3. Not related to celiac, in the past generation, added gluten has been used as a food additive (it makes breads rise better and yields a nice, chewy texture), so perhaps the increased amounts are resulting in increased sensitivity.
4. Perhaps some people are more sensitive to newer bred varieties of wheat.
5. Increasing self-diagnosing/misdiagnosing of gastro ailments as wheat sensitivity.April 27, 2015 8:18 pm at 8:18 pm #1073830
although I don’t quite buy in to all the hype about genetically engineered blah blah blah I am seeing more legitamate food sensitivities which can very well be due to all our food being so “played with”. Between the processing and radiation and whatever, who knows what the bottom line is. I don’t have celiac but if I eat gluten my head will hurt terribly and it literally makes me unable to function. I fall asleep and feel horrible even when I wake. Saying away from gluten has made me even more sensitive to it. And after a year without it I am noticing it starting to happen from eating other foods. It’s a huge “krich”, as my kids would say.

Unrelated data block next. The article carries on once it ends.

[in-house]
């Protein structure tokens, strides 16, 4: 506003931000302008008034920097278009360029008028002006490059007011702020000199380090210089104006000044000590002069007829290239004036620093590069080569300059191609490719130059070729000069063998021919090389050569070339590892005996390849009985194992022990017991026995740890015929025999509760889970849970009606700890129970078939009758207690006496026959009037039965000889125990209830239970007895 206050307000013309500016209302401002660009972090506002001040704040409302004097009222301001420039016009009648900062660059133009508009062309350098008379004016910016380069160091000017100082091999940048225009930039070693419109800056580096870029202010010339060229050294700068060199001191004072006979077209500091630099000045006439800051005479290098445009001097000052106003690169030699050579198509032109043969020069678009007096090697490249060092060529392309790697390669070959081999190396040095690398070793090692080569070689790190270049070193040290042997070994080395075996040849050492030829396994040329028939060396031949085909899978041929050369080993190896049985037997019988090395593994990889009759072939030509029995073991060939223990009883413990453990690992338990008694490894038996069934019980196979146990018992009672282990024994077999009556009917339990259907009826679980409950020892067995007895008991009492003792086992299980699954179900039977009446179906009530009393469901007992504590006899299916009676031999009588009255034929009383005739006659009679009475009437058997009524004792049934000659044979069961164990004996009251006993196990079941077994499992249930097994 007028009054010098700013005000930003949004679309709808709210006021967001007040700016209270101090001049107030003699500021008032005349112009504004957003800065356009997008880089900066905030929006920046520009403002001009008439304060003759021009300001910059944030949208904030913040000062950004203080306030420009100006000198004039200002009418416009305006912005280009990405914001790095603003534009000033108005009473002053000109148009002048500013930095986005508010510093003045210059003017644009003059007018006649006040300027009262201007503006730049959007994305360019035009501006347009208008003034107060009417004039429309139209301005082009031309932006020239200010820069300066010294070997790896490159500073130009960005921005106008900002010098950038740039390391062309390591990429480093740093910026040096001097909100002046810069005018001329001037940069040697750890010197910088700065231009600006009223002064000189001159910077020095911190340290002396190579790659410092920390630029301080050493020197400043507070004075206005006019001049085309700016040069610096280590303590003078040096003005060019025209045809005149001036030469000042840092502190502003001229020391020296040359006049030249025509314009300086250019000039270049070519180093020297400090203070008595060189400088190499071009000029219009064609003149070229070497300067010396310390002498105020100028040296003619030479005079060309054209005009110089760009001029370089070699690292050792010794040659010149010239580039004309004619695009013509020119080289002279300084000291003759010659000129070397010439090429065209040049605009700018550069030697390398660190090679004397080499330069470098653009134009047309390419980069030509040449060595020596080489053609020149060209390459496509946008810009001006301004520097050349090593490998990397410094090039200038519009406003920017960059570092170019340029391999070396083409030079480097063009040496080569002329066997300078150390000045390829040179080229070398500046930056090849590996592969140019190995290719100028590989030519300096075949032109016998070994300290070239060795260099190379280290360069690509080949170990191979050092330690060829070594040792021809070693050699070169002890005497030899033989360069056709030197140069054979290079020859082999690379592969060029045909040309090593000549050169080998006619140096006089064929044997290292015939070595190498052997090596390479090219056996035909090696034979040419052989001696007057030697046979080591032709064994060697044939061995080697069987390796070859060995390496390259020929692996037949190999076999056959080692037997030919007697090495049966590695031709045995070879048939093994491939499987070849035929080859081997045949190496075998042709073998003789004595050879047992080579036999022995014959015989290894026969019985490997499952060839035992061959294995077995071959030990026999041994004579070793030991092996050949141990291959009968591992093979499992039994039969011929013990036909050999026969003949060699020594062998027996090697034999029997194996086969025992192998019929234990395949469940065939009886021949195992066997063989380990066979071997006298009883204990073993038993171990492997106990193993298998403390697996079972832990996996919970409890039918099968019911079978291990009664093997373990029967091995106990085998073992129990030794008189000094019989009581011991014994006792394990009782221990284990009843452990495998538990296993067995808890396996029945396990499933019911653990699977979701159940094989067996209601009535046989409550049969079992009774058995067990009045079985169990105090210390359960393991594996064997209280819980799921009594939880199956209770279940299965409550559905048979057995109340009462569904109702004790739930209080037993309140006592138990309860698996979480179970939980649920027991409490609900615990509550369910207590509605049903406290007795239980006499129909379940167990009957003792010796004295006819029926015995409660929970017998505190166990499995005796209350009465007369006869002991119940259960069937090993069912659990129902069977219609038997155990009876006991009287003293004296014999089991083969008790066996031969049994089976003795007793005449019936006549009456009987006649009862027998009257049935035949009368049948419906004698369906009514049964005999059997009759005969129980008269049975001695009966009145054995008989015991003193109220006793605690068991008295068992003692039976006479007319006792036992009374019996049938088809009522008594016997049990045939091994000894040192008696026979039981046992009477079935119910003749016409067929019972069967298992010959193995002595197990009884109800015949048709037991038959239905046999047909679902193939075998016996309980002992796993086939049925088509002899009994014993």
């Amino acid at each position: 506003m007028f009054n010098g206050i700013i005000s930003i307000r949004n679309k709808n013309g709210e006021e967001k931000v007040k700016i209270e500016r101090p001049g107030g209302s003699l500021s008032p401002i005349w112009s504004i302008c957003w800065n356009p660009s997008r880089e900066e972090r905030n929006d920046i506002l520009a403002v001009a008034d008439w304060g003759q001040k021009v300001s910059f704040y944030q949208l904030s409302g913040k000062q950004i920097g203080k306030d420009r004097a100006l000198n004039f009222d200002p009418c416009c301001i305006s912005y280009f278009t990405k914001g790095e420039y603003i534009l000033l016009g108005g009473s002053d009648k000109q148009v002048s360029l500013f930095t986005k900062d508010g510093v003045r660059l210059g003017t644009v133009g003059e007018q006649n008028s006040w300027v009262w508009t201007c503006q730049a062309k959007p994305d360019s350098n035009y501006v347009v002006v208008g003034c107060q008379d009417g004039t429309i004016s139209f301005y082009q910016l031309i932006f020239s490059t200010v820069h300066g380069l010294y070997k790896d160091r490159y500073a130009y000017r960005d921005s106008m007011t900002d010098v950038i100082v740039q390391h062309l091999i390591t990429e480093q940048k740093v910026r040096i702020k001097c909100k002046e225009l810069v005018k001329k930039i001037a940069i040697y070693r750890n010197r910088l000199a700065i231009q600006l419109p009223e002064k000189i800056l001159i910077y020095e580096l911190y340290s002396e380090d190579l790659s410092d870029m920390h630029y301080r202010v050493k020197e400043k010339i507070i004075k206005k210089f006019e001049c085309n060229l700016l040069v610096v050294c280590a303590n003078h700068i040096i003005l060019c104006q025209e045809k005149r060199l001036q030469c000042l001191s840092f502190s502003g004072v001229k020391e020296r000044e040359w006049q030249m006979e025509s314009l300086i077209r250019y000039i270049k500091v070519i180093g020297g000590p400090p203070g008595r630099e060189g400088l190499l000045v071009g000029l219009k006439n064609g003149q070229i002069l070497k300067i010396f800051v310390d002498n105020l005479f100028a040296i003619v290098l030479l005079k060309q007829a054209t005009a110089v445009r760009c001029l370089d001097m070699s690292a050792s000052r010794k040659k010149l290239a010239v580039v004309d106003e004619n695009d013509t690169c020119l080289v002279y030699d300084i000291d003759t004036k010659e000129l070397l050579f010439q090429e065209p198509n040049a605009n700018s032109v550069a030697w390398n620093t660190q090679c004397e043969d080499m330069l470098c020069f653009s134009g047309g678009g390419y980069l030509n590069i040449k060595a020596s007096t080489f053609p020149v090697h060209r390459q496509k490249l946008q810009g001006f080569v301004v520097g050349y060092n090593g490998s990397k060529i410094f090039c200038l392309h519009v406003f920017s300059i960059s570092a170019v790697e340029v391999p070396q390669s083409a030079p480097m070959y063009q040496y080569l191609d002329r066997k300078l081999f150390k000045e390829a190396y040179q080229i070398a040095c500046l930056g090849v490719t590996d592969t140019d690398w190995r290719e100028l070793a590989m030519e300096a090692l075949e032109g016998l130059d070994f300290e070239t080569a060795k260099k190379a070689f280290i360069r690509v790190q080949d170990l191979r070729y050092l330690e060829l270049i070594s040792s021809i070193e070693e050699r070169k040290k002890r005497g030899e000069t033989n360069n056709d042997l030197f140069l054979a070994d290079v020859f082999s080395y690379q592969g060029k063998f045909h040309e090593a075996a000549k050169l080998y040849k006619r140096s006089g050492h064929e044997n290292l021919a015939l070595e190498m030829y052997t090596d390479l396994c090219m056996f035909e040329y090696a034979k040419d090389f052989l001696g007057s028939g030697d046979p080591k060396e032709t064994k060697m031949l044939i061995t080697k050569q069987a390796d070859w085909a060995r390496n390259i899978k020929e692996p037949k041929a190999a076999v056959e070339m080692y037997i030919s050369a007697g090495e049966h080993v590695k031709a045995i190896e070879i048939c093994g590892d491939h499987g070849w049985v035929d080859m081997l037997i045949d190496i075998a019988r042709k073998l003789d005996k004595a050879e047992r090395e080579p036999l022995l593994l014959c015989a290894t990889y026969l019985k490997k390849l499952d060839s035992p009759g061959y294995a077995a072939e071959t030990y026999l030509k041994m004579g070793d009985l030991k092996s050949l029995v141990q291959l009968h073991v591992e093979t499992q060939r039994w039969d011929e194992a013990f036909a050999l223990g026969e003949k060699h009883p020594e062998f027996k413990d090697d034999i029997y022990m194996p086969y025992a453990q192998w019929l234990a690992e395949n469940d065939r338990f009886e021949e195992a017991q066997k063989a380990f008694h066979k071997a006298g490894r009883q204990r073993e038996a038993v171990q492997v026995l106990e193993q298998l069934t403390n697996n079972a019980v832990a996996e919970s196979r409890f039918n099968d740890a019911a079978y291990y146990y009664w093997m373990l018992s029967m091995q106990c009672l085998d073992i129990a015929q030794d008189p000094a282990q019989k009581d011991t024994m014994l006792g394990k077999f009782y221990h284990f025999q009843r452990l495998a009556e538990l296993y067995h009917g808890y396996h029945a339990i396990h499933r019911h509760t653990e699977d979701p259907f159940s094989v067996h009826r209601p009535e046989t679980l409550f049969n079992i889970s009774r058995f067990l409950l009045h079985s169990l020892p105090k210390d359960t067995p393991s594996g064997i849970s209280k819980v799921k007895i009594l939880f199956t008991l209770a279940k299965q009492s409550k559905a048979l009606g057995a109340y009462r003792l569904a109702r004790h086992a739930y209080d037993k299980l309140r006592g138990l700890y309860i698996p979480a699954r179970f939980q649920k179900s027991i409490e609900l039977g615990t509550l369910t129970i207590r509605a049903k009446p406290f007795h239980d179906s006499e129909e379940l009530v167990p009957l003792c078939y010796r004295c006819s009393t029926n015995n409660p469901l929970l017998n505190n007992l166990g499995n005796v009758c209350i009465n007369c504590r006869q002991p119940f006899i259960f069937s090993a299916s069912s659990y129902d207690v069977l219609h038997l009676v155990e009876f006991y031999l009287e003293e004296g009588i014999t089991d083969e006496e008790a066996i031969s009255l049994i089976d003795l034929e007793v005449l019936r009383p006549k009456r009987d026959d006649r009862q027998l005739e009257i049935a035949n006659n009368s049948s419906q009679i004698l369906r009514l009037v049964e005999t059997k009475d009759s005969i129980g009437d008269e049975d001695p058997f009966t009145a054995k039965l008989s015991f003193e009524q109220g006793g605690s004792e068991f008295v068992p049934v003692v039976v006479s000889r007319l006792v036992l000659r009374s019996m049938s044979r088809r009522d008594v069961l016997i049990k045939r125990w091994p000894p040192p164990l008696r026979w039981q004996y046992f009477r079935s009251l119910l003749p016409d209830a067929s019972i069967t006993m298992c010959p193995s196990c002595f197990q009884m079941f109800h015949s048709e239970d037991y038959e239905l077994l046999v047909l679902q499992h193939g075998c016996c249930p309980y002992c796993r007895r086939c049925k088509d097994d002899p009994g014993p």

In answer to 42’s query, it may be vaccines, but I think it may actually come from homework and I propose we put an end to it completely to save the next generation.April 28, 2015 3:24 am at 3:24 am #1073831
Gluten is found in all but one of the five grains that can become chometz. Oats can ALSO become chometz, but unless there is cross contamination with another gluten grain during the growing our harvest, it intrinsically seems to be gluten free, making it a good choice for those who cannot tolerate gluten.
The rov paskened she had to wash for these rolls, for some of the reasons mentioned, i.e. koveya seuda etc. The gluten does not cause the chometz, or matzah would be chometzdig even before 18 minutes. The flour itself is the problem for people with gluten isues, because it contains glutens. Oats seem to generally not be an issue, and they could turn to chometz afterward, just like any of the five grains, but still be safe for people with celiac.